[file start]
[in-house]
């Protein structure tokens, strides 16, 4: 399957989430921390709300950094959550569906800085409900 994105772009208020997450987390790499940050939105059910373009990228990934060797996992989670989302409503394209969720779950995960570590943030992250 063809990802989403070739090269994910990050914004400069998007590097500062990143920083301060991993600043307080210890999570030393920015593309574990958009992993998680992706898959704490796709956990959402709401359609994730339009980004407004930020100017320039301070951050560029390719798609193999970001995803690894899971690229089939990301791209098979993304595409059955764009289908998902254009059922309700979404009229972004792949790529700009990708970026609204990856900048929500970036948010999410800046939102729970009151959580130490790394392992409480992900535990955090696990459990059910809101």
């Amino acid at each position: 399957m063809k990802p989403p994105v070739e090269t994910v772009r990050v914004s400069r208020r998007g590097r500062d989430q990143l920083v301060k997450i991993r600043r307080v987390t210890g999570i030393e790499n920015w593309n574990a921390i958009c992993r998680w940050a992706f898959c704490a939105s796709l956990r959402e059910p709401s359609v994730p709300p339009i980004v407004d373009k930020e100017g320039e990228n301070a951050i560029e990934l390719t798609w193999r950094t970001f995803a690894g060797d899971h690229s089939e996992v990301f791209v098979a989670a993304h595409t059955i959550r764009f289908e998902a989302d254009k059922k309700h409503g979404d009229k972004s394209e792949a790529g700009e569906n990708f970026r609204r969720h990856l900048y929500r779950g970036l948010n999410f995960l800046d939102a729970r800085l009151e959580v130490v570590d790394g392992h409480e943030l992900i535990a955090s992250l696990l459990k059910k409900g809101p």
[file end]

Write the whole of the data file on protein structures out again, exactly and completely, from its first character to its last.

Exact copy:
[in-house]
């Protein structure tokens, strides 16, 4: 399957989430921390709300950094959550569906800085409900 994105772009208020997450987390790499940050939105059910373009990228990934060797996992989670989302409503394209969720779950995960570590943030992250 063809990802989403070739090269994910990050914004400069998007590097500062990143920083301060991993600043307080210890999570030393920015593309574990958009992993998680992706898959704490796709956990959402709401359609994730339009980004407004930020100017320039301070951050560029390719798609193999970001995803690894899971690229089939990301791209098979993304595409059955764009289908998902254009059922309700979404009229972004792949790529700009990708970026609204990856900048929500970036948010999410800046939102729970009151959580130490790394392992409480992900535990955090696990459990059910809101």
């Amino acid at each position: 399957m063809k990802p989403p994105v070739e090269t994910v772009r990050v914004s400069r208020r998007g590097r500062d989430q990143l920083v301060k997450i991993r600043r307080v987390t210890g999570i030393e790499n920015w593309n574990a921390i958009c992993r998680w940050a992706f898959c704490a939105s796709l956990r959402e059910p709401s359609v994730p709300p339009i980004v407004d373009k930020e100017g320039e990228n301070a951050i560029e990934l390719t798609w193999r950094t970001f995803a690894g060797d899971h690229s089939e996992v990301f791209v098979a989670a993304h595409t059955i959550r764009f289908e998902a989302d254009k059922k309700h409503g979404d009229k972004s394209e792949a790529g700009e569906n990708f970026r609204r969720h990856l900048y929500r779950g970036l948010n999410f995960l800046d939102a729970r800085l009151e959580v130490v570590d790394g392992h409480e943030l992900i535990a955090s992250l696990l459990k059910k409900g809101p």